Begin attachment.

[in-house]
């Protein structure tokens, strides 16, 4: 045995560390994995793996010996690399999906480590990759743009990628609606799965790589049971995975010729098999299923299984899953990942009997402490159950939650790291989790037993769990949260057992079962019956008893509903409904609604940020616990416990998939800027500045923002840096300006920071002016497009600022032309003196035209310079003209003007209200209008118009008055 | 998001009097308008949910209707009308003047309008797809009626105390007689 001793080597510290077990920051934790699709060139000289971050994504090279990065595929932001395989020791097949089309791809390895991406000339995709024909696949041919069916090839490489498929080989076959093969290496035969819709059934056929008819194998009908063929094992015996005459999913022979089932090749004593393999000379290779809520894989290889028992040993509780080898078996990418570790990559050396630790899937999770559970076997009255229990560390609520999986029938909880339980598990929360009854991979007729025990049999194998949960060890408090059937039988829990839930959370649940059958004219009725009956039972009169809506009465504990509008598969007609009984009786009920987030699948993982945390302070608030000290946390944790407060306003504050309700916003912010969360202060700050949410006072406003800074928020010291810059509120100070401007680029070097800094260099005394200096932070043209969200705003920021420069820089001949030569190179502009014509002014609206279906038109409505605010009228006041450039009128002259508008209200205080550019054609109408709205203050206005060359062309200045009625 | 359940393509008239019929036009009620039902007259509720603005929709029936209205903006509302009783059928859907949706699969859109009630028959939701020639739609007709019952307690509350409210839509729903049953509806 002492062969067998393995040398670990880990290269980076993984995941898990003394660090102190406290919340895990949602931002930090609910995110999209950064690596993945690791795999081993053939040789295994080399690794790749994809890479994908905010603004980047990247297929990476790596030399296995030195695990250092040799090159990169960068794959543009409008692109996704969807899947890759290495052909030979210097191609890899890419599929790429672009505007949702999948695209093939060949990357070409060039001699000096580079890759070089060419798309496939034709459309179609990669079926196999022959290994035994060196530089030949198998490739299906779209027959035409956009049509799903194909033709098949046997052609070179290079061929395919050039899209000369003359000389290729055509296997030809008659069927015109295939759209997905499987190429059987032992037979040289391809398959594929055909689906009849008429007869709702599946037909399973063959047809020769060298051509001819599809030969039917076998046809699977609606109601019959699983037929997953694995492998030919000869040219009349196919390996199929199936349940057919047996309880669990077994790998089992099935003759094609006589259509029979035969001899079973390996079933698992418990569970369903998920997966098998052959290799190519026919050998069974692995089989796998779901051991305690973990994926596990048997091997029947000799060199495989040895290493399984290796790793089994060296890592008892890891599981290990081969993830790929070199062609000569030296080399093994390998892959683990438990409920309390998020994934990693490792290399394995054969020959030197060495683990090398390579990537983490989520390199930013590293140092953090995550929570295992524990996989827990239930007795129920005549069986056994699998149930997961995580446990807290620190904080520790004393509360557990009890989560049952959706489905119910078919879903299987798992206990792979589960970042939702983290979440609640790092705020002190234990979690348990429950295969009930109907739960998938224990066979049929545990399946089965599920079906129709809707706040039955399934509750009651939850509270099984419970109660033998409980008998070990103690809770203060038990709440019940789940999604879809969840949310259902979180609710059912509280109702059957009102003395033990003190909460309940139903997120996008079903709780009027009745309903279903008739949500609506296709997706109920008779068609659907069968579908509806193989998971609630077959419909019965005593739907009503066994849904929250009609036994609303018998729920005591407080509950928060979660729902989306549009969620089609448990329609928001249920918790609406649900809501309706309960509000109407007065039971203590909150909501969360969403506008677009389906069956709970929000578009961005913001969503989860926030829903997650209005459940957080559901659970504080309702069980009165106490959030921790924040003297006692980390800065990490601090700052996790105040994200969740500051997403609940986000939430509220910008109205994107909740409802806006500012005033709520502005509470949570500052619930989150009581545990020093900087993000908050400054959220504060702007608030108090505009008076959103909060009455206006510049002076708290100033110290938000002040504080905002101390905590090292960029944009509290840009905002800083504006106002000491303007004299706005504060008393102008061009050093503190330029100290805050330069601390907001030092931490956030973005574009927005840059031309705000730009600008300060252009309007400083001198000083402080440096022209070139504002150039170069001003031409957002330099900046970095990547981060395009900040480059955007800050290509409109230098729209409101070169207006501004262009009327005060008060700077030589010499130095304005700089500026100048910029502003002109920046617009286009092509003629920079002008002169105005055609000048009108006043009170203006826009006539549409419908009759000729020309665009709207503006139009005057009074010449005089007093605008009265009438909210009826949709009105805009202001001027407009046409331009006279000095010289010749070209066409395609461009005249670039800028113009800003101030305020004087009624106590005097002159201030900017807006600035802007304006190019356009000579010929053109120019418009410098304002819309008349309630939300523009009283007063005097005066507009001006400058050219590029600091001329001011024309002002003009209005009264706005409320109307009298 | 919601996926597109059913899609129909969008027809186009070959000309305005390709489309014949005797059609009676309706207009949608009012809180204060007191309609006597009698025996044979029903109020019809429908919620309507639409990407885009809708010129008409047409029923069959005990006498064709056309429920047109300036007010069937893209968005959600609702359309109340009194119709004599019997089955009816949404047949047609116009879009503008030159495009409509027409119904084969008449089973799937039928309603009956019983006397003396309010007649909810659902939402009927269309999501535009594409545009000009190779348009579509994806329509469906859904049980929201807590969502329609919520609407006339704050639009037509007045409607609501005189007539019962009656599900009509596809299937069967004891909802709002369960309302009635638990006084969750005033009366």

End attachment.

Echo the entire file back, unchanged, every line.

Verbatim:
[in-house]
């Protein structure tokens, strides 16, 4: 045995560390994995793996010996690399999906480590990759743009990628609606799965790589049971995975010729098999299923299984899953990942009997402490159950939650790291989790037993769990949260057992079962019956008893509903409904609604940020616990416990998939800027500045923002840096300006920071002016497009600022032309003196035209310079003209003007209200209008118009008055 | 998001009097308008949910209707009308003047309008797809009626105390007689 001793080597510290077990920051934790699709060139000289971050994504090279990065595929932001395989020791097949089309791809390895991406000339995709024909696949041919069916090839490489498929080989076959093969290496035969819709059934056929008819194998009908063929094992015996005459999913022979089932090749004593393999000379290779809520894989290889028992040993509780080898078996990418570790990559050396630790899937999770559970076997009255229990560390609520999986029938909880339980598990929360009854991979007729025990049999194998949960060890408090059937039988829990839930959370649940059958004219009725009956039972009169809506009465504990509008598969007609009984009786009920987030699948993982945390302070608030000290946390944790407060306003504050309700916003912010969360202060700050949410006072406003800074928020010291810059509120100070401007680029070097800094260099005394200096932070043209969200705003920021420069820089001949030569190179502009014509002014609206279906038109409505605010009228006041450039009128002259508008209200205080550019054609109408709205203050206005060359062309200045009625 | 359940393509008239019929036009009620039902007259509720603005929709029936209205903006509302009783059928859907949706699969859109009630028959939701020639739609007709019952307690509350409210839509729903049953509806 002492062969067998393995040398670990880990290269980076993984995941898990003394660090102190406290919340895990949602931002930090609910995110999209950064690596993945690791795999081993053939040789295994080399690794790749994809890479994908905010603004980047990247297929990476790596030399296995030195695990250092040799090159990169960068794959543009409008692109996704969807899947890759290495052909030979210097191609890899890419599929790429672009505007949702999948695209093939060949990357070409060039001699000096580079890759070089060419798309496939034709459309179609990669079926196999022959290994035994060196530089030949198998490739299906779209027959035409956009049509799903194909033709098949046997052609070179290079061929395919050039899209000369003359000389290729055509296997030809008659069927015109295939759209997905499987190429059987032992037979040289391809398959594929055909689906009849008429007869709702599946037909399973063959047809020769060298051509001819599809030969039917076998046809699977609606109601019959699983037929997953694995492998030919000869040219009349196919390996199929199936349940057919047996309880669990077994790998089992099935003759094609006589259509029979035969001899079973390996079933698992418990569970369903998920997966098998052959290799190519026919050998069974692995089989796998779901051991305690973990994926596990048997091997029947000799060199495989040895290493399984290796790793089994060296890592008892890891599981290990081969993830790929070199062609000569030296080399093994390998892959683990438990409920309390998020994934990693490792290399394995054969020959030197060495683990090398390579990537983490989520390199930013590293140092953090995550929570295992524990996989827990239930007795129920005549069986056994699998149930997961995580446990807290620190904080520790004393509360557990009890989560049952959706489905119910078919879903299987798992206990792979589960970042939702983290979440609640790092705020002190234990979690348990429950295969009930109907739960998938224990066979049929545990399946089965599920079906129709809707706040039955399934509750009651939850509270099984419970109660033998409980008998070990103690809770203060038990709440019940789940999604879809969840949310259902979180609710059912509280109702059957009102003395033990003190909460309940139903997120996008079903709780009027009745309903279903008739949500609506296709997706109920008779068609659907069968579908509806193989998971609630077959419909019965005593739907009503066994849904929250009609036994609303018998729920005591407080509950928060979660729902989306549009969620089609448990329609928001249920918790609406649900809501309706309960509000109407007065039971203590909150909501969360969403506008677009389906069956709970929000578009961005913001969503989860926030829903997650209005459940957080559901659970504080309702069980009165106490959030921790924040003297006692980390800065990490601090700052996790105040994200969740500051997403609940986000939430509220910008109205994107909740409802806006500012005033709520502005509470949570500052619930989150009581545990020093900087993000908050400054959220504060702007608030108090505009008076959103909060009455206006510049002076708290100033110290938000002040504080905002101390905590090292960029944009509290840009905002800083504006106002000491303007004299706005504060008393102008061009050093503190330029100290805050330069601390907001030092931490956030973005574009927005840059031309705000730009600008300060252009309007400083001198000083402080440096022209070139504002150039170069001003031409957002330099900046970095990547981060395009900040480059955007800050290509409109230098729209409101070169207006501004262009009327005060008060700077030589010499130095304005700089500026100048910029502003002109920046617009286009092509003629920079002008002169105005055609000048009108006043009170203006826009006539549409419908009759000729020309665009709207503006139009005057009074010449005089007093605008009265009438909210009826949709009105805009202001001027407009046409331009006279000095010289010749070209066409395609461009005249670039800028113009800003101030305020004087009624106590005097002159201030900017807006600035802007304006190019356009000579010929053109120019418009410098304002819309008349309630939300523009009283007063005097005066507009001006400058050219590029600091001329001011024309002002003009209005009264706005409320109307009298 | 919601996926597109059913899609129909969008027809186009070959000309305005390709489309014949005797059609009676309706207009949608009012809180204060007191309609006597009698025996044979029903109020019809429908919620309507639409990407885009809708010129008409047409029923069959005990006498064709056309429920047109300036007010069937893209968005959600609702359309109340009194119709004599019997089955009816949404047949047609116009879009503008030159495009409509027409119904084969008449089973799937039928309603009956019983006397003396309010007649909810659902939402009927269309999501535009594409545009000009190779348009579509994806329509469906859904049980929201807590969502329609919520609407006339704050639009037509007045409607609501005189007539019962009656599900009509596809299937069967004891909802709002369960309302009635638990006084969750005033009366």